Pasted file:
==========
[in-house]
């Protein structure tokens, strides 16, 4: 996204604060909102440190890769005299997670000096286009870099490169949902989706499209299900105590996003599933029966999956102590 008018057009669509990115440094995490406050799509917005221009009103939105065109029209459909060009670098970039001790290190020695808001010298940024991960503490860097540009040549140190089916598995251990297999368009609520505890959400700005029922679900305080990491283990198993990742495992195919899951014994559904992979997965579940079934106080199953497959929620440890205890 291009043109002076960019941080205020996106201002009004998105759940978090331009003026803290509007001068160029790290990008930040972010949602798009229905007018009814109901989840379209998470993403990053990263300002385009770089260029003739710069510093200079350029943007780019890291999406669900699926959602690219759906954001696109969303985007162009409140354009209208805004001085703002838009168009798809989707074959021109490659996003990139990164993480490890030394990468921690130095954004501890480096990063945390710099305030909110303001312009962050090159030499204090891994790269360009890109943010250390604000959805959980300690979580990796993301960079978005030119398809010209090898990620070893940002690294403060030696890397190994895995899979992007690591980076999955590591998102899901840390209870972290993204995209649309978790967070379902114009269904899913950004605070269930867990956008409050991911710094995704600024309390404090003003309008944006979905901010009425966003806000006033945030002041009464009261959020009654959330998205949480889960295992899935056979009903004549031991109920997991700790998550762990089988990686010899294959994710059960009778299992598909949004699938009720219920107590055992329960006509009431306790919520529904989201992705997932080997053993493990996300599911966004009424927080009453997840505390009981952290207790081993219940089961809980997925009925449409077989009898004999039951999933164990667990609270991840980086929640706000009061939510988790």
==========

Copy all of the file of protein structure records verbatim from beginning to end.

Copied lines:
[in-house]
């Protein structure tokens, strides 16, 4: 996204604060909102440190890769005299997670000096286009870099490169949902989706499209299900105590996003599933029966999956102590 008018057009669509990115440094995490406050799509917005221009009103939105065109029209459909060009670098970039001790290190020695808001010298940024991960503490860097540009040549140190089916598995251990297999368009609520505890959400700005029922679900305080990491283990198993990742495992195919899951014994559904992979997965579940079934106080199953497959929620440890205890 291009043109002076960019941080205020996106201002009004998105759940978090331009003026803290509007001068160029790290990008930040972010949602798009229905007018009814109901989840379209998470993403990053990263300002385009770089260029003739710069510093200079350029943007780019890291999406669900699926959602690219759906954001696109969303985007162009409140354009209208805004001085703002838009168009798809989707074959021109490659996003990139990164993480490890030394990468921690130095954004501890480096990063945390710099305030909110303001312009962050090159030499204090891994790269360009890109943010250390604000959805959980300690979580990796993301960079978005030119398809010209090898990620070893940002690294403060030696890397190994895995899979992007690591980076999955590591998102899901840390209870972290993204995209649309978790967070379902114009269904899913950004605070269930867990956008409050991911710094995704600024309390404090003003309008944006979905901010009425966003806000006033945030002041009464009261959020009654959330998205949480889960295992899935056979009903004549031991109920997991700790998550762990089988990686010899294959994710059960009778299992598909949004699938009720219920107590055992329960006509009431306790919520529904989201992705997932080997053993493990996300599911966004009424927080009453997840505390009981952290207790081993219940089961809980997925009925449409077989009898004999039951999933164990667990609270991840980086929640706000009061939510988790």